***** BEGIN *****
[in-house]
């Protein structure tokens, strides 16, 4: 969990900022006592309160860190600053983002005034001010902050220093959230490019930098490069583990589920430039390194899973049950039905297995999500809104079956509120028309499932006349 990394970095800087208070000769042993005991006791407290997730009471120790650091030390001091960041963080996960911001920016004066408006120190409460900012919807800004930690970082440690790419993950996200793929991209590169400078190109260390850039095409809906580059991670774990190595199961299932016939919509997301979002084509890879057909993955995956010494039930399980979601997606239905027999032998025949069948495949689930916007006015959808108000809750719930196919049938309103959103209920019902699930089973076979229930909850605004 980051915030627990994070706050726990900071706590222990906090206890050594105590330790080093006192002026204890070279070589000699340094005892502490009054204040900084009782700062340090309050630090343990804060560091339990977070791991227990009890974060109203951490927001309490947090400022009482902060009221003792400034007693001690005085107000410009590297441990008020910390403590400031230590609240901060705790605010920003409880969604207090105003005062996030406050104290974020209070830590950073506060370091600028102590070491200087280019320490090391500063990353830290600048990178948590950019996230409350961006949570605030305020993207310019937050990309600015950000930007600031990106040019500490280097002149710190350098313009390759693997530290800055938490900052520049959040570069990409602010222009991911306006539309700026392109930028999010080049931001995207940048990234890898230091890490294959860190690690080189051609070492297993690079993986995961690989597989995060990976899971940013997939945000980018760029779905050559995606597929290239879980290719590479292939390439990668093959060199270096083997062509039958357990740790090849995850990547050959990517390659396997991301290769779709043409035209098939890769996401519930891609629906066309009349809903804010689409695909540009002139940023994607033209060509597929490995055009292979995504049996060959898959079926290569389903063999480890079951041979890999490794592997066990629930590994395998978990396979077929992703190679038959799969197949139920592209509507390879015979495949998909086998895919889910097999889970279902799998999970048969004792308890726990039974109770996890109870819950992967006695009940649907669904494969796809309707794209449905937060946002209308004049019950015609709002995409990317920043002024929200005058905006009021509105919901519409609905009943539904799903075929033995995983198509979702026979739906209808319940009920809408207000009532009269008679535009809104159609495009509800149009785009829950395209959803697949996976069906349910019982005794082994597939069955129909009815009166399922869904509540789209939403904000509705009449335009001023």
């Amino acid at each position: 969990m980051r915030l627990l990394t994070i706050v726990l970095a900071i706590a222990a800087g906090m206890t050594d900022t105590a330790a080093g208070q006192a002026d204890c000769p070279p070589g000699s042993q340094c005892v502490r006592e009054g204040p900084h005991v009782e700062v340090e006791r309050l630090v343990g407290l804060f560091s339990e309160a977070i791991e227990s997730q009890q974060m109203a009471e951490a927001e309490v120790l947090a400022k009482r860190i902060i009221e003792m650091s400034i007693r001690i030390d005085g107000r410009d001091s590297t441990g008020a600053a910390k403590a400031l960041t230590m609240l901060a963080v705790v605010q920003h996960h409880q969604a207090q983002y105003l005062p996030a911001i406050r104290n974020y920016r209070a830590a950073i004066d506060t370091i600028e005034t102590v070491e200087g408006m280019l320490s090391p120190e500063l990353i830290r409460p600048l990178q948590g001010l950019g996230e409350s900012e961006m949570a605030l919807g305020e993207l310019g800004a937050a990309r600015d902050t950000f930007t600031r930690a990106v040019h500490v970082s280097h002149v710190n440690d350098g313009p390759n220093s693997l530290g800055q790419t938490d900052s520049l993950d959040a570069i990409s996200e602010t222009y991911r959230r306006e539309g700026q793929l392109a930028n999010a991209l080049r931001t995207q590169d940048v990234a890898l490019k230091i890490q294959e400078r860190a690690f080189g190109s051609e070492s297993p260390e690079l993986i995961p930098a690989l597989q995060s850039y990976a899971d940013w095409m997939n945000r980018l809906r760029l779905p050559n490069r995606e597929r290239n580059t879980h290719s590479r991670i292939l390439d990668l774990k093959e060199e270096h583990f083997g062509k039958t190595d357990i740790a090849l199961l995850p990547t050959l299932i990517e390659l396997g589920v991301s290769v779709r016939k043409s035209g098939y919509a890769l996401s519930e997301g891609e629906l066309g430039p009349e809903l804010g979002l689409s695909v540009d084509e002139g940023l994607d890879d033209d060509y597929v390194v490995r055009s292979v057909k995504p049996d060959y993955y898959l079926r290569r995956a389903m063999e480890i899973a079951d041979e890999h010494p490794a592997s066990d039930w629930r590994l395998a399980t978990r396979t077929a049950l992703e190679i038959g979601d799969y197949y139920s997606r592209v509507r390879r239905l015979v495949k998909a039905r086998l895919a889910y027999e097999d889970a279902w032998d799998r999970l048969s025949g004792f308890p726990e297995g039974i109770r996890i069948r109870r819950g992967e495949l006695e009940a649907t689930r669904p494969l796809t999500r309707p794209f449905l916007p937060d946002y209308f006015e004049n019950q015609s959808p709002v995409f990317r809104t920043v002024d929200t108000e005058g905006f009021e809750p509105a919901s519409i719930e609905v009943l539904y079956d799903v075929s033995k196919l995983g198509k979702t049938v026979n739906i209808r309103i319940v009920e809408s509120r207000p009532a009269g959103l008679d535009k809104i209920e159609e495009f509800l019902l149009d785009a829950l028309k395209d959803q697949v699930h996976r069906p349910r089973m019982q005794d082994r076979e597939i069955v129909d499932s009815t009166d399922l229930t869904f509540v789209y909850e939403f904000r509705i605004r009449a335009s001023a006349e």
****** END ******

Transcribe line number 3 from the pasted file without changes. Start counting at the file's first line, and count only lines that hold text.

């Amino acid at each position: 969990m980051r915030l627990l990394t994070i706050v726990l970095a900071i706590a222990a800087g906090m206890t050594d900022t105590a330790a080093g208070q006192a002026d204890c000769p070279p070589g000699s042993q340094c005892v502490r006592e009054g204040p900084h005991v009782e700062v340090e006791r309050l630090v343990g407290l804060f560091s339990e309160a977070i791991e227990s997730q009890q974060m109203a009471e951490a927001e309490v120790l947090a400022k009482r860190i902060i009221e003792m650091s400034i007693r001690i030390d005085g107000r410009d001091s590297t441990g008020a600053a910390k403590a400031l960041t230590m609240l901060a963080v705790v605010q920003h996960h409880q969604a207090q983002y105003l005062p996030a911001i406050r104290n974020y920016r209070a830590a950073i004066d506060t370091i600028e005034t102590v070491e200087g408006m280019l320490s090391p120190e500063l990353i830290r409460p600048l990178q948590g001010l950019g996230e409350s900012e961006m949570a605030l919807g305020e993207l310019g800004a937050a990309r600015d902050t950000f930007t600031r930690a990106v040019h500490v970082s280097h002149v710190n440690d350098g313009p390759n220093s693997l530290g800055q790419t938490d900052s520049l993950d959040a570069i990409s996200e602010t222009y991911r959230r306006e539309g700026q793929l392109a930028n999010a991209l080049r931001t995207q590169d940048v990234a890898l490019k230091i890490q294959e400078r860190a690690f080189g190109s051609e070492s297993p260390e690079l993986i995961p930098a690989l597989q995060s850039y990976a899971d940013w095409m997939n945000r980018l809906r760029l779905p050559n490069r995606e597929r290239n580059t879980h290719s590479r991670i292939l390439d990668l774990k093959e060199e270096h583990f083997g062509k039958t190595d357990i740790a090849l199961l995850p990547t050959l299932i990517e390659l396997g589920v991301s290769v779709r016939k043409s035209g098939y919509a890769l996401s519930e997301g891609e629906l066309g430039p009349e809903l804010g979002l689409s695909v540009d084509e002139g940023l994607d890879d033209d060509y597929v390194v490995r055009s292979v057909k995504p049996d060959y993955y898959l079926r290569r995956a389903m063999e480890i899973a079951d041979e890999h010494p490794a592997s066990d039930w629930r590994l395998a399980t978990r396979t077929a049950l992703e190679i038959g979601d799969y197949y139920s997606r592209v509507r390879r239905l015979v495949k998909a039905r086998l895919a889910y027999e097999d889970a279902w032998d799998r999970l048969s025949g004792f308890p726990e297995g039974i109770r996890i069948r109870r819950g992967e495949l006695e009940a649907t689930r669904p494969l796809t999500r309707p794209f449905l916007p937060d946002y209308f006015e004049n019950q015609s959808p709002v995409f990317r809104t920043v002024d929200t108000e005058g905006f009021e809750p509105a919901s519409i719930e609905v009943l539904y079956d799903v075929s033995k196919l995983g198509k979702t049938v026979n739906i209808r309103i319940v009920e809408s509120r207000p009532a009269g959103l008679d535009k809104i209920e159609e495009f509800l019902l149009d785009a829950l028309k395209d959803q697949v699930h996976r069906p349910r089973m019982q005794d082994r076979e597939i069955v129909d499932s009815t009166d399922l229930t869904f509540v789209y909850e939403f904000r509705i605004r009449a335009s001023a006349e």